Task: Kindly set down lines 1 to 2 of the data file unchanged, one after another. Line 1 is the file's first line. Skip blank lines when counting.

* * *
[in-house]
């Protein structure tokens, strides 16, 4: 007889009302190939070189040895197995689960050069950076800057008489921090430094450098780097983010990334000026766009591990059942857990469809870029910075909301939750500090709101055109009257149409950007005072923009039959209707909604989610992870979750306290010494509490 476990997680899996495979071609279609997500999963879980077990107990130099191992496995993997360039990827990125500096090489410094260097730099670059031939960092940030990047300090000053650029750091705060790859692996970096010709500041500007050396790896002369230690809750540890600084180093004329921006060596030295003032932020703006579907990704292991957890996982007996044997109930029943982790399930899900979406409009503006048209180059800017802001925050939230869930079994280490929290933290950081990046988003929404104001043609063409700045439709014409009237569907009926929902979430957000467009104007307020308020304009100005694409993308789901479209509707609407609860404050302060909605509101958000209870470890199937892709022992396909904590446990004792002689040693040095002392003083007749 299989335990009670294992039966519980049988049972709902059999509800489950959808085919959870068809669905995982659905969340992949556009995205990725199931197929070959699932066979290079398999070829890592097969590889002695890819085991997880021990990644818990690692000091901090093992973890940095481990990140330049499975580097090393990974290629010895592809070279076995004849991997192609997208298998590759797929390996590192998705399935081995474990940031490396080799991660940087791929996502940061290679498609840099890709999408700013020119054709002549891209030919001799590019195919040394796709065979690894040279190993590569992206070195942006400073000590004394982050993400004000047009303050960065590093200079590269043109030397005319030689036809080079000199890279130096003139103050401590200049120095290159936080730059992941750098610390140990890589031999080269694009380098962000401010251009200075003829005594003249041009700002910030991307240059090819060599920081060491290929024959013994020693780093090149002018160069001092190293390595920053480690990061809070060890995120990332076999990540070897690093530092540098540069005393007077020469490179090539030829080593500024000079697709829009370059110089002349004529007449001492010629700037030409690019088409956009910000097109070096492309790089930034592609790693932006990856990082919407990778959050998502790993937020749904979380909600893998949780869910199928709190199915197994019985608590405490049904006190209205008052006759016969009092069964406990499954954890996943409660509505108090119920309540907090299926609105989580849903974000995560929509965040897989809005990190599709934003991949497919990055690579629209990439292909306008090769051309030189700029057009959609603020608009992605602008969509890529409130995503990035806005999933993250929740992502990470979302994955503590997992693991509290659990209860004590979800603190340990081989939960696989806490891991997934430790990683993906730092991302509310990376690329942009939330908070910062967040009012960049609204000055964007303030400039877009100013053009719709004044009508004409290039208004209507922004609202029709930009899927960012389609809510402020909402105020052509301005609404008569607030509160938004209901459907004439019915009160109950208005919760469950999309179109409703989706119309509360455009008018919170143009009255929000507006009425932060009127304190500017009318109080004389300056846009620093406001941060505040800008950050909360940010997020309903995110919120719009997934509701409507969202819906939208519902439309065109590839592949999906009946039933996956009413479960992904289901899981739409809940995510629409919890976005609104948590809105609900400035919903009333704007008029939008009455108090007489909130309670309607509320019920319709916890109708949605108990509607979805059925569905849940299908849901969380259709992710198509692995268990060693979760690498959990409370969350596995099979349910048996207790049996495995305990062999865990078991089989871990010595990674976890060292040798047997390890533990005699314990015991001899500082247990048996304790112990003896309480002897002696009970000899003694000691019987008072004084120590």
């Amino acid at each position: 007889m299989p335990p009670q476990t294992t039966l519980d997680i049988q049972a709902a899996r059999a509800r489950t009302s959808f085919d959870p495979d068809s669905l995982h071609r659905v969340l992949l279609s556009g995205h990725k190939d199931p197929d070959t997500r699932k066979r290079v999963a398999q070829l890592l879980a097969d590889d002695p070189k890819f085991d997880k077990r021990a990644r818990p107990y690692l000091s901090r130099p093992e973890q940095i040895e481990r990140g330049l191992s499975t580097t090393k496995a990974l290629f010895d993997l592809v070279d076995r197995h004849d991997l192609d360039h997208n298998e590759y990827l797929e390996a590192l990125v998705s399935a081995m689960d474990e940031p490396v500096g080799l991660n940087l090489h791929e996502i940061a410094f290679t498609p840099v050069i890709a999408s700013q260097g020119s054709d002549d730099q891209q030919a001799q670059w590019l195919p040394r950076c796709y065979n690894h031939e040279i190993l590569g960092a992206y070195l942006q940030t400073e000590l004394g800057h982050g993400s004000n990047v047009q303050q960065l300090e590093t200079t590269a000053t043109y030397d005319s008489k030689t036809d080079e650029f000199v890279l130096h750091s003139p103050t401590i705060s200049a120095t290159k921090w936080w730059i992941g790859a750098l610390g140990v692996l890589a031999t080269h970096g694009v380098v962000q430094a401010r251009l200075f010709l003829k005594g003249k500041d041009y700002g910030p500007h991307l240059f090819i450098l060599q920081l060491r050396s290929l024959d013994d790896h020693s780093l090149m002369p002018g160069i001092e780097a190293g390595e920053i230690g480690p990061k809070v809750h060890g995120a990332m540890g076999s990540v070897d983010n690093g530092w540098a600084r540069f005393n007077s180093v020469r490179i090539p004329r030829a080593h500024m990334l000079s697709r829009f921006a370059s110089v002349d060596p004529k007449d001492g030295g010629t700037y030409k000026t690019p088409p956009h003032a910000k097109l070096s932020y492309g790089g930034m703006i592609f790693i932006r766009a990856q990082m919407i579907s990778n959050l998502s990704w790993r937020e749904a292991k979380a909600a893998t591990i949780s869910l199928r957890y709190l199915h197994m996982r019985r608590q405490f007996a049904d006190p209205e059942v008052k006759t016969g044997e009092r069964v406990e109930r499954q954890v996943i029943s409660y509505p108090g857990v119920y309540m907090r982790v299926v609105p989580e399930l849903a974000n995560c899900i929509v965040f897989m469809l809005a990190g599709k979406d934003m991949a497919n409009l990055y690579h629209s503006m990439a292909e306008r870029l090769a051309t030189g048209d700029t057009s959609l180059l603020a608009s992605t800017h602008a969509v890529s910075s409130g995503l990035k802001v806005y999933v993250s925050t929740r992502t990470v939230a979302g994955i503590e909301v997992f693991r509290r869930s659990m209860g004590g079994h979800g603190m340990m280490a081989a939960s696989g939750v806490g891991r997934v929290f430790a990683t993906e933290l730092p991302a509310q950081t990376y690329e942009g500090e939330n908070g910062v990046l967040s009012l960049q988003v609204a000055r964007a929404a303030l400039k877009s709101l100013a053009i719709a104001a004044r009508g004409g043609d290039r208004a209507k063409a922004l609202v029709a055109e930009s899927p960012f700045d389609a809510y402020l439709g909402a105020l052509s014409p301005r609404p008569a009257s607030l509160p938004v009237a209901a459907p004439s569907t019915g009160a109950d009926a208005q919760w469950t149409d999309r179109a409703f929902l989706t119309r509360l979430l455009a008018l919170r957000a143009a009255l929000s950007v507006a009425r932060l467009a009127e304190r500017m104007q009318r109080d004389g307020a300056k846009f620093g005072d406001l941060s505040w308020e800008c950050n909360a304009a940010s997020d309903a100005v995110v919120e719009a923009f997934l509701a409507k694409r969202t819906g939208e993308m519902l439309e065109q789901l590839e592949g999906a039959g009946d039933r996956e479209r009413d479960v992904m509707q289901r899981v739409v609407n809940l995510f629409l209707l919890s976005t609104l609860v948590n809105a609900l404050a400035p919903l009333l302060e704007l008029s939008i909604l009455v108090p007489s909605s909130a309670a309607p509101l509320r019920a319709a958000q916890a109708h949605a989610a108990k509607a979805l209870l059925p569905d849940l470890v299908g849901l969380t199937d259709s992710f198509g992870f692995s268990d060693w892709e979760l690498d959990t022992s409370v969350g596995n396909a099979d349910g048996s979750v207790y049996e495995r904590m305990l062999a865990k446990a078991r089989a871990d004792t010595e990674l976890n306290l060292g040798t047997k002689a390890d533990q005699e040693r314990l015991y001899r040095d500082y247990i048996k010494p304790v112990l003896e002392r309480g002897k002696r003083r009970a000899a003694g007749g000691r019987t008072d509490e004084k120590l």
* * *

[in-house]
């Protein structure tokens, strides 16, 4: 007889009302190939070189040895197995689960050069950076800057008489921090430094450098780097983010990334000026766009591990059942857990469809870029910075909301939750500090709101055109009257149409950007005072923009039959209707909604989610992870979750306290010494509490 476990997680899996495979071609279609997500999963879980077990107990130099191992496995993997360039990827990125500096090489410094260097730099670059031939960092940030990047300090000053650029750091705060790859692996970096010709500041500007050396790896002369230690809750540890600084180093004329921006060596030295003032932020703006579907990704292991957890996982007996044997109930029943982790399930899900979406409009503006048209180059800017802001925050939230869930079994280490929290933290950081990046988003929404104001043609063409700045439709014409009237569907009926929902979430957000467009104007307020308020304009100005694409993308789901479209509707609407609860404050302060909605509101958000209870470890199937892709022992396909904590446990004792002689040693040095002392003083007749 299989335990009670294992039966519980049988049972709902059999509800489950959808085919959870068809669905995982659905969340992949556009995205990725199931197929070959699932066979290079398999070829890592097969590889002695890819085991997880021990990644818990690692000091901090093992973890940095481990990140330049499975580097090393990974290629010895592809070279076995004849991997192609997208298998590759797929390996590192998705399935081995474990940031490396080799991660940087791929996502940061290679498609840099890709999408700013020119054709002549891209030919001799590019195919040394796709065979690894040279190993590569992206070195942006400073000590004394982050993400004000047009303050960065590093200079590269043109030397005319030689036809080079000199890279130096003139103050401590200049120095290159936080730059992941750098610390140990890589031999080269694009380098962000401010251009200075003829005594003249041009700002910030991307240059090819060599920081060491290929024959013994020693780093090149002018160069001092190293390595920053480690990061809070060890995120990332076999990540070897690093530092540098540069005393007077020469490179090539030829080593500024000079697709829009370059110089002349004529007449001492010629700037030409690019088409956009910000097109070096492309790089930034592609790693932006990856990082919407990778959050998502790993937020749904979380909600893998949780869910199928709190199915197994019985608590405490049904006190209205008052006759016969009092069964406990499954954890996943409660509505108090119920309540907090299926609105989580849903974000995560929509965040897989809005990190599709934003991949497919990055690579629209990439292909306008090769051309030189700029057009959609603020608009992605602008969509890529409130995503990035806005999933993250929740992502990470979302994955503590997992693991509290659990209860004590979800603190340990081989939960696989806490891991997934430790990683993906730092991302509310990376690329942009939330908070910062967040009012960049609204000055964007303030400039877009100013053009719709004044009508004409290039208004209507922004609202029709930009899927960012389609809510402020909402105020052509301005609404008569607030509160938004209901459907004439019915009160109950208005919760469950999309179109409703989706119309509360455009008018919170143009009255929000507006009425932060009127304190500017009318109080004389300056846009620093406001941060505040800008950050909360940010997020309903995110919120719009997934509701409507969202819906939208519902439309065109590839592949999906009946039933996956009413479960992904289901899981739409809940995510629409919890976005609104948590809105609900400035919903009333704007008029939008009455108090007489909130309670309607509320019920319709916890109708949605108990509607979805059925569905849940299908849901969380259709992710198509692995268990060693979760690498959990409370969350596995099979349910048996207790049996495995305990062999865990078991089989871990010595990674976890060292040798047997390890533990005699314990015991001899500082247990048996304790112990003896309480002897002696009970000899003694000691019987008072004084120590």